The US electrical grid is a century-old “machine” built for a singular purpose: to power the development and industrialization of the nation’s economy. It is designed to deliver electrons from centralized power producing plants through transmission wires to end consumers. This archaic, unidirectional architecture is unreliable, inefficient, and unsafe.
Using many of the same technologies and assumptions first implemented in the 19th century, today, the grid must keep up with rising demand which outstrips available generating capacity and technological advancements designed to make the grid “smarter“.
Studies referenced in the Department of Energy’s (“DOE”) Modern Grid Strategy highlight the economic consequences of power losses caused by this outdated power delivery infrastructure:
- Power interruptions and disturbances cost the U.S. electricity consumer at least $79 billion per year
- A recent rolling blackout caused an estimated $75 million in losses in Silicon Valley alone
- When the Chicago Board of Trade lost power for an hour during the summer of 2000, trades worth $20 trillion could not be executed
But modernizing the electrical grid is a monumental task and requires much more than sweeping federal mandates and cash. Even with The American Recovery and Reinvestment Act (“ARRA“) pouring $11 billion into “smart grid” and Title XIII of the Energy Independence and Security Act of 2007 establishing US policy supporting the modernization of the Nation’s electricity transmission and distribution system, the challenge lies in coordinating the interests of regulators, utilities, consumers, vendors, R&D organizations, and academia. It all comes down to ownership — over generation, transmission infrastructure, information, etc. (for an in-depth discussion read here).
UC Berkeley’s Energy & Resources Collaborative (“BERC”) assembled a panel of experts at Monday’s Energy Symposium: Bold Ideas for a New Energy Landscape entitled, Decentralizing the Grid: Practical or Unrealistic? to discuss some of the challenges associated with modernizing the grid. Speakers included Dr. H Walter Johnson (Principal, Technology Strategies, California ISO), Chris Marnay (Leader, Technology Evaluation, Modeling, and Assessment Group, LBNL), Chris King (CSO, eMeter Corporation), and Ken Abreu (Principal Regulatory Analyst, PG&E). Mary Ann Pietta (Research Director, PIER Demand Response Research Center, LBNL) moderated the panel.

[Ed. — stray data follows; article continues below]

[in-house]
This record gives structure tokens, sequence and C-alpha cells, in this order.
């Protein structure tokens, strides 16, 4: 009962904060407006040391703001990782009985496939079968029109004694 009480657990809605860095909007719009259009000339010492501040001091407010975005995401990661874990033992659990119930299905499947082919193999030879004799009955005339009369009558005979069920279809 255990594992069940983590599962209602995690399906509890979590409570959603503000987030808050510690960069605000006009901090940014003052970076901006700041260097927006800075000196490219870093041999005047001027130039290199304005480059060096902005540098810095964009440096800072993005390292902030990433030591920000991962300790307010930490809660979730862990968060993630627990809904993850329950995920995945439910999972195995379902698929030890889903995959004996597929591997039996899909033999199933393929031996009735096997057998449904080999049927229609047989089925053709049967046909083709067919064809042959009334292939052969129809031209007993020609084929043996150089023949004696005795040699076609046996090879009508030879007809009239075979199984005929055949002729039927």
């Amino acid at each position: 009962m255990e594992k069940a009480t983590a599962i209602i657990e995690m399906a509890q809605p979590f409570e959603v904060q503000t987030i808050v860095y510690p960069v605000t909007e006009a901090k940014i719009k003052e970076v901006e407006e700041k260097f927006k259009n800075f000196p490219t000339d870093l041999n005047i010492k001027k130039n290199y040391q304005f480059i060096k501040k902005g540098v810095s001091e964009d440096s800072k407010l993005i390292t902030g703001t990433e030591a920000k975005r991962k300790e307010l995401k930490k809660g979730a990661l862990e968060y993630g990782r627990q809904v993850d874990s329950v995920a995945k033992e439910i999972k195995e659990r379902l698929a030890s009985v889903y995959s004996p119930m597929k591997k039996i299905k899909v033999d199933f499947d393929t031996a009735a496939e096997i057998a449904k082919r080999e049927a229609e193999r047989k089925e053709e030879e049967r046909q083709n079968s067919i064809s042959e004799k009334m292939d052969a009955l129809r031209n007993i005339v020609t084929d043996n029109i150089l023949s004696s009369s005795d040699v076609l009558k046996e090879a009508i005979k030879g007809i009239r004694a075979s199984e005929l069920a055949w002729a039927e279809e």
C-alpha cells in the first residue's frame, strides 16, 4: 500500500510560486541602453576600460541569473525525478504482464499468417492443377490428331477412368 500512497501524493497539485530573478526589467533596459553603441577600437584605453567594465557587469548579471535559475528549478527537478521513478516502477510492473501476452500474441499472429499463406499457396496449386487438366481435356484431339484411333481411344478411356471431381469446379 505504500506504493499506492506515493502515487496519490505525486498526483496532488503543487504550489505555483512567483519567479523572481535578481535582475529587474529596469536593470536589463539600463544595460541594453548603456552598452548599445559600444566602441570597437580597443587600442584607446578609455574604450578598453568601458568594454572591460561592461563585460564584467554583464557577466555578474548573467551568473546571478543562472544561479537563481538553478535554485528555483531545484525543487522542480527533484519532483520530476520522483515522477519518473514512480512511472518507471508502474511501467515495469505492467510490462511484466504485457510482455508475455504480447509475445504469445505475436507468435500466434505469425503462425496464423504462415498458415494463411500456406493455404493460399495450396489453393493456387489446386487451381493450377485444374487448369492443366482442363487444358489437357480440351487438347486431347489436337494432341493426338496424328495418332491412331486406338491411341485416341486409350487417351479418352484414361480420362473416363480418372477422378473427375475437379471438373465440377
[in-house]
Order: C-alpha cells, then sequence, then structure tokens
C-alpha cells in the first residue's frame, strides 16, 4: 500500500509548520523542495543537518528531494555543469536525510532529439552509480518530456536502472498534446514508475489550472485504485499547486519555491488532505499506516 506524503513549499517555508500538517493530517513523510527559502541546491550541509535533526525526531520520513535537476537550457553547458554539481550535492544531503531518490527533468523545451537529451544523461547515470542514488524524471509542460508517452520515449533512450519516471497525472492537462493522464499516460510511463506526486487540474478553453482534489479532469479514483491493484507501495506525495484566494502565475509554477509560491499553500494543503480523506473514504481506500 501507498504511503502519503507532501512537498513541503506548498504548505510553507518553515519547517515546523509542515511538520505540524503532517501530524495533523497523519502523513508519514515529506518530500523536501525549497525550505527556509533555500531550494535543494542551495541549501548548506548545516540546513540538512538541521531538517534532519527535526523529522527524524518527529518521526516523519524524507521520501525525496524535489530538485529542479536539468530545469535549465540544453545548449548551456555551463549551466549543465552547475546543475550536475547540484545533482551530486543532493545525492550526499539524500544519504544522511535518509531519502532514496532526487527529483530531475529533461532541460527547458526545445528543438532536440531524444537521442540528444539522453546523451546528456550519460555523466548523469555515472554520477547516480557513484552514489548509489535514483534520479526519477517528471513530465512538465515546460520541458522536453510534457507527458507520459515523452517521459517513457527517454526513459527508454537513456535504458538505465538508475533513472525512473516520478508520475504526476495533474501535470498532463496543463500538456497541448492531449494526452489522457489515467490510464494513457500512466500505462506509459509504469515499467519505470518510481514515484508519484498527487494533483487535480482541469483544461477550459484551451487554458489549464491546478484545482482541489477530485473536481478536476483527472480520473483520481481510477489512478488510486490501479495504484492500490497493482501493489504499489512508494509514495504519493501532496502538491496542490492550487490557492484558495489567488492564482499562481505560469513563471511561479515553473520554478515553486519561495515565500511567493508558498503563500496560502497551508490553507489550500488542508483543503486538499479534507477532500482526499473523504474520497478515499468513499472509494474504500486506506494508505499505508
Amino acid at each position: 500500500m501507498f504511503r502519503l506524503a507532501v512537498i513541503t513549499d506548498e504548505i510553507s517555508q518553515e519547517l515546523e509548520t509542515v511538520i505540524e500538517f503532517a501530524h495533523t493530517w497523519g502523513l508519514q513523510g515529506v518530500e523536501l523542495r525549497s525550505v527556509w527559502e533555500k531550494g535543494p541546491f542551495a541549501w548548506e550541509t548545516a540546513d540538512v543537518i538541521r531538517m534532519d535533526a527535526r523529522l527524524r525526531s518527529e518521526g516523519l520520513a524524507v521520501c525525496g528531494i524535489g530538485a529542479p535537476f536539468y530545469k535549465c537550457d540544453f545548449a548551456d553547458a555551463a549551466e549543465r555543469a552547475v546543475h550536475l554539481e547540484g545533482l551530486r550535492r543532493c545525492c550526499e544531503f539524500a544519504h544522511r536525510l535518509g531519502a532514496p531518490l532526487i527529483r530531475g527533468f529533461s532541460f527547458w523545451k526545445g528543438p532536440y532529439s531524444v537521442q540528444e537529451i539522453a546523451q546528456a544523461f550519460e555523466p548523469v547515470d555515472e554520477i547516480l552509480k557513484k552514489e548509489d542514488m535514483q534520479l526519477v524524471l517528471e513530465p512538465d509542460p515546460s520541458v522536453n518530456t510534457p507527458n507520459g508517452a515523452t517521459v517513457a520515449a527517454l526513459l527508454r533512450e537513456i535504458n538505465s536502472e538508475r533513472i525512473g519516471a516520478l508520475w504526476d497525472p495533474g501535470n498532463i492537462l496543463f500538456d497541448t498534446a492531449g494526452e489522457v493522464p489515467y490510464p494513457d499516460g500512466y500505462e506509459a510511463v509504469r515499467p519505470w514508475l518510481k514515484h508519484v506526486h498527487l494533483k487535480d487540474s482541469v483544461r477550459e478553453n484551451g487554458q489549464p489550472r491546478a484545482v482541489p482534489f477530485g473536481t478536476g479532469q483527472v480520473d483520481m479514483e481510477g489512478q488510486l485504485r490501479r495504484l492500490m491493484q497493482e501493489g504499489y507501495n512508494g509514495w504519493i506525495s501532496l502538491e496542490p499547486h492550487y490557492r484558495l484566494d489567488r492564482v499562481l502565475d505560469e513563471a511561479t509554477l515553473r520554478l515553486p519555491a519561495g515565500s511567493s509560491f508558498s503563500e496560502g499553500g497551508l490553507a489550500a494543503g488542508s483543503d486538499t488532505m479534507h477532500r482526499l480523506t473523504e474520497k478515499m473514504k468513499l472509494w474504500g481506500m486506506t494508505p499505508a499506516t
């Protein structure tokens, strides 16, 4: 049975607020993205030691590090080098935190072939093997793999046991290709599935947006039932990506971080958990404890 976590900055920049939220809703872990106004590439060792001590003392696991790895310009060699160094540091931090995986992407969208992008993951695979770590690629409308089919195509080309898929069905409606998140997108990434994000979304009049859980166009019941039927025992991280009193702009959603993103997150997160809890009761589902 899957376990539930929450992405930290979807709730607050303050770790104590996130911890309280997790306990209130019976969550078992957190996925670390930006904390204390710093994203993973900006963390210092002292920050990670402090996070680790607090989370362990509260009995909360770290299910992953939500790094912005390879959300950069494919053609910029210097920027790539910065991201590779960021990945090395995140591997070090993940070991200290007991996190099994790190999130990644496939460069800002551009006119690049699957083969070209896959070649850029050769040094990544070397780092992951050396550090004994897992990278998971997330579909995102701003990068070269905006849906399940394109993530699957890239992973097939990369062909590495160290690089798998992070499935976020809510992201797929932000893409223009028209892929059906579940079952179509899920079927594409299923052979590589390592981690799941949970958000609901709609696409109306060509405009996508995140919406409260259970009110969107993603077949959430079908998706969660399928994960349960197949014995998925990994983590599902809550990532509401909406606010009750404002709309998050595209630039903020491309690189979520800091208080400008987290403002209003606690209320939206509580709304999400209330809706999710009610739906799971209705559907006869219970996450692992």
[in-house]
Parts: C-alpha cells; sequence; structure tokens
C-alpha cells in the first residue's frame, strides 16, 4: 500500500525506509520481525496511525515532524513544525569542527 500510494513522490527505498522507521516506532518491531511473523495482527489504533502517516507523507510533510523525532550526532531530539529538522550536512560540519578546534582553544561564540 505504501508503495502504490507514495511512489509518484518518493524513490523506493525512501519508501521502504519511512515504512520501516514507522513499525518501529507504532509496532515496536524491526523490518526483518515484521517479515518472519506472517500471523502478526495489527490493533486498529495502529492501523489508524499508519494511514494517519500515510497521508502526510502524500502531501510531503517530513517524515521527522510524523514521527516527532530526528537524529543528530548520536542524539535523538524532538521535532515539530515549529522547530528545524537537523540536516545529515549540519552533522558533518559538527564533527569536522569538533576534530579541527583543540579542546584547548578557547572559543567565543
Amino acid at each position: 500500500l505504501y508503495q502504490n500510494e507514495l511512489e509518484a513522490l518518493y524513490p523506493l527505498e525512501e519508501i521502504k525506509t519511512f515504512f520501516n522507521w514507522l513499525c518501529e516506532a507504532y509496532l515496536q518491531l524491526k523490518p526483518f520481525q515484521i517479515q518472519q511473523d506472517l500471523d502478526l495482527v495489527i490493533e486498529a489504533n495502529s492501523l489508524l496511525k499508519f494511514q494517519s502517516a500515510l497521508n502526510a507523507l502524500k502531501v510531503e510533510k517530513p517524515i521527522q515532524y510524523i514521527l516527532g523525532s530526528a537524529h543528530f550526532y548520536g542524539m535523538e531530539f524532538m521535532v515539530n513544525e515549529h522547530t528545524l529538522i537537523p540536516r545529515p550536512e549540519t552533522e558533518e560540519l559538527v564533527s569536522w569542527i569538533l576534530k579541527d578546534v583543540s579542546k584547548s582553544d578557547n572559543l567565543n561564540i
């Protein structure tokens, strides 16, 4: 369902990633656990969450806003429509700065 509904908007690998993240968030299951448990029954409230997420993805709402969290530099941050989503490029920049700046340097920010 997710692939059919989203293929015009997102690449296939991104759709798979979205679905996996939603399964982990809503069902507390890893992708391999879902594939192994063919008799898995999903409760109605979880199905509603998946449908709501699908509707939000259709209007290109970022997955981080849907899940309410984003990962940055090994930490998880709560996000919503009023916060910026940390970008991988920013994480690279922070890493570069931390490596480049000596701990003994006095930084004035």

Fraying the Extremities
While all panelists agreed that the grid will become increasingly distributed and move away from the centralized structure that has impeded modernization thus far, they disagreed as to the extent decentralization would overhaul the existing framework. Generally, new institutions will develop at the extremities of the grid, while the big institutions that sit in the middle between generation and consumption (like the utilities) will not accelerate their glacial rate of change anytime soon.
At the meter end, two-way communication between the utility and end-use customer is becoming reality with the rollout of “smart meters” throughout utility service areas. Eventually, increased access to real-time and dynamic pricing structures (updated hourly according to Abreu) will enable end-use customers to make smarter decisions about when and how they use electricity (including shifting load to off-peak hours to save money or respond to “event” triggers, see demand response). Abreu explains that real-time prices will initially be based on day-ahead prices (not so real-time after all), and eventually on same day prices.